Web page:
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Scottish golf: 10 important dates in the history of the sport in the land that gave it to the world

Known around the world as the “Home of Golf”, Scotland’s contribution to the development of the game dates back to the late Middle Ages – though there is some debate as to where it was actually invented.

It is certainly undeniable that Scotland is where the sport was developed, and today the sport is run worldwide by the St. Andrews-based R&A along with its US sister company.

St Andrews Old Course is one of the most famous courses in the world and just one of over 550 public and private courses in the country.

Meanwhile, participation in golf remains high, with little of the elite that exist elsewhere in the world.

So how did Scotland play such an important role in the game that is now enjoyed by an estimated 24 million people.

Here are the 10 most important dates.

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The word golf first appeared in a law of the Scottish Parliament on March 6, 1457, during the reign of James II. Along with football, the pastime was banned, and those who participated could be arrested by the king’s officers.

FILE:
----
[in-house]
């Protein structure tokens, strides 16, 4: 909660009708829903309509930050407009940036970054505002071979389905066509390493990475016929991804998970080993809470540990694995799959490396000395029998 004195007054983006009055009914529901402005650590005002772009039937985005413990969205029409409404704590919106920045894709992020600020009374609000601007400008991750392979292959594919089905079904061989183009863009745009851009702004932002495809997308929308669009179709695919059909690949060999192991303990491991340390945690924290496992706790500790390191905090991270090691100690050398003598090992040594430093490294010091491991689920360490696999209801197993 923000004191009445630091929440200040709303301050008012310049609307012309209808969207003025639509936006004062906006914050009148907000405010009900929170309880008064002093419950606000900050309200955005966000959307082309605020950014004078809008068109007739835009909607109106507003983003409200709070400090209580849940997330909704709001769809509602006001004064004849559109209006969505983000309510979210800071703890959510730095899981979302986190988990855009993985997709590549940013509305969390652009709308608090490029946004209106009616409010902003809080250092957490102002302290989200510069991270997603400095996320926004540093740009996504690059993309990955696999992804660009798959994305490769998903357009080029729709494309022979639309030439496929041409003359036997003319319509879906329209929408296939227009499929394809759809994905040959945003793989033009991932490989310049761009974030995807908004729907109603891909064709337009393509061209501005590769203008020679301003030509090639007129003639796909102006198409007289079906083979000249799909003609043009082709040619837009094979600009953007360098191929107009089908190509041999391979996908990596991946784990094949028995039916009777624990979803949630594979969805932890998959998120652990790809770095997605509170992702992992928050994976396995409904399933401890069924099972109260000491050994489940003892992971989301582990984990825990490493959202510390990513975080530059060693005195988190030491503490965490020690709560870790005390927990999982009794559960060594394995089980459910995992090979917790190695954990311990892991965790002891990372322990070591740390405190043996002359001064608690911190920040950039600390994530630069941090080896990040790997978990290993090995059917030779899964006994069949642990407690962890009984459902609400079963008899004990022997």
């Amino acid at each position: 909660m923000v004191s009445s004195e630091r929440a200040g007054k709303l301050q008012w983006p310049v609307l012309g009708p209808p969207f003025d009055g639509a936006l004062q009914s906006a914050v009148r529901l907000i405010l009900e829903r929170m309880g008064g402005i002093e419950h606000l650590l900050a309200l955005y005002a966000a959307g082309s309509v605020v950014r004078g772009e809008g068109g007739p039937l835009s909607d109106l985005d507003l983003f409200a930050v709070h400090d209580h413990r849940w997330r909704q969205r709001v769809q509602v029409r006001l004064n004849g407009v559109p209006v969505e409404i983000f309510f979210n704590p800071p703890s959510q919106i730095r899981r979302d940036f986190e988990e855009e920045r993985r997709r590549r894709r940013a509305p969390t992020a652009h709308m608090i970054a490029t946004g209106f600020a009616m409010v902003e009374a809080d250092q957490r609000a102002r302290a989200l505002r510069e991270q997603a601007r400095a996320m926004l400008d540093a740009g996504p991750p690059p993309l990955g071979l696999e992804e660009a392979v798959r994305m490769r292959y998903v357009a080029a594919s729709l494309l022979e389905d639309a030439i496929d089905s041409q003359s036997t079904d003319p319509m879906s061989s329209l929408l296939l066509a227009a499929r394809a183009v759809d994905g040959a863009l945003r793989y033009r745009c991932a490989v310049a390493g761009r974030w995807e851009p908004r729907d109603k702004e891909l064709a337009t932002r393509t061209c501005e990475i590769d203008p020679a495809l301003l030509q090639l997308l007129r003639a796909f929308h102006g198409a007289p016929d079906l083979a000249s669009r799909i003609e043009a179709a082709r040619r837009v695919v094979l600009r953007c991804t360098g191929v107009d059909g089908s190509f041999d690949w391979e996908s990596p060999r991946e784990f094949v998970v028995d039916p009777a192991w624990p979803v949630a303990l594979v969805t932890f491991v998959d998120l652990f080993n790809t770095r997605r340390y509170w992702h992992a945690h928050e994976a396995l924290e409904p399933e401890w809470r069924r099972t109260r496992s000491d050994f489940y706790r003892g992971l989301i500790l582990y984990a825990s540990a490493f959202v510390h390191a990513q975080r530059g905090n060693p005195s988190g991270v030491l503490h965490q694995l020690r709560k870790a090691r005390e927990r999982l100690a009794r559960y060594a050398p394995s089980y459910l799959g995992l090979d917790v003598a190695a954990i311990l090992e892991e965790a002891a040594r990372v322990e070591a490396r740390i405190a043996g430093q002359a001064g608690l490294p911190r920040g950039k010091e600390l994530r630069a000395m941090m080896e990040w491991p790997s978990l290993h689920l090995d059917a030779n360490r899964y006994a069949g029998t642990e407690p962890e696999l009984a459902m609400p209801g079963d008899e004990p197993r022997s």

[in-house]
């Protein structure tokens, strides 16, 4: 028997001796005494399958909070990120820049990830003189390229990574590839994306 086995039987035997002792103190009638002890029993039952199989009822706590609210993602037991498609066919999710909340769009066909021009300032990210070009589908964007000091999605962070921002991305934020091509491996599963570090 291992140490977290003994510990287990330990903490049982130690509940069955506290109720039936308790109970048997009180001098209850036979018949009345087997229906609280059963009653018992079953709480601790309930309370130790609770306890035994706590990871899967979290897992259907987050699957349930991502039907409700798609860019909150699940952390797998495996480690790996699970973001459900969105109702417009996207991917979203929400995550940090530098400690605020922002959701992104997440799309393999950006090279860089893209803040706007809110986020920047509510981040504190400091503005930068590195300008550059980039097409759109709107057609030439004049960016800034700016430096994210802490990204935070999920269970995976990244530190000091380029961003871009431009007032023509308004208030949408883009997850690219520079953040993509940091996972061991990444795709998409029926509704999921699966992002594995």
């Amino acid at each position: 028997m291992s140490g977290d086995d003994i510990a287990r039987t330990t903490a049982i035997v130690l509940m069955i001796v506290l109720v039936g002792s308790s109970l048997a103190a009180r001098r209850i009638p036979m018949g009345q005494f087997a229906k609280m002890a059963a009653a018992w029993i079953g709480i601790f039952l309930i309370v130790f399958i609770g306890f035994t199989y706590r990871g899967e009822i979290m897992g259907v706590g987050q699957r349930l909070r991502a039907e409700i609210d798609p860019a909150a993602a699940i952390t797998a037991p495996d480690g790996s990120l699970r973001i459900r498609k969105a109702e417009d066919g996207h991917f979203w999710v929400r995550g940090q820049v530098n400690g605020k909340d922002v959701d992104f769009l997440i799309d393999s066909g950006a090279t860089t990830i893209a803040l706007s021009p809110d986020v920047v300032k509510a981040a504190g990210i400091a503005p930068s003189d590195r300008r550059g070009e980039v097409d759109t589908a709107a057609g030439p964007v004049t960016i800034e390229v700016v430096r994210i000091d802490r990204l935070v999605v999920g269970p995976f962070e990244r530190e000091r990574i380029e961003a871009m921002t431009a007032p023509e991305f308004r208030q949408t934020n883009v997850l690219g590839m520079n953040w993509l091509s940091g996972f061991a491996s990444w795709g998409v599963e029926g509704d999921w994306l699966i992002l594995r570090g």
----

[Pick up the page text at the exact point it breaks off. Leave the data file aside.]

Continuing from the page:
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The earliest reference to a legal game of golf in Scotland is a document from 1502 that documents the purchase of a set of golf clubs by King James IV from a bow maker in St. Johnston (now Perth). It is believed that he played on a nearby piece of ground called North Inch.

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The Edinburgh Burgh Records for April 19, 1592 include golf among a list of things to do not to indulge in on a Sunday. Later church records show that parishioners confessed to playing golf on the Sabbath.

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Scoatland didn’t keep the game to itself for long. As James VI. In 1603, when he ascended the English throne, several of his courtiers joined him in his new home at Greenwich Palace. They began to play golf on Blackheath Hill, behind the palace, and were assisted in 1606 by the King’s eldest son, the Prince of Wales.

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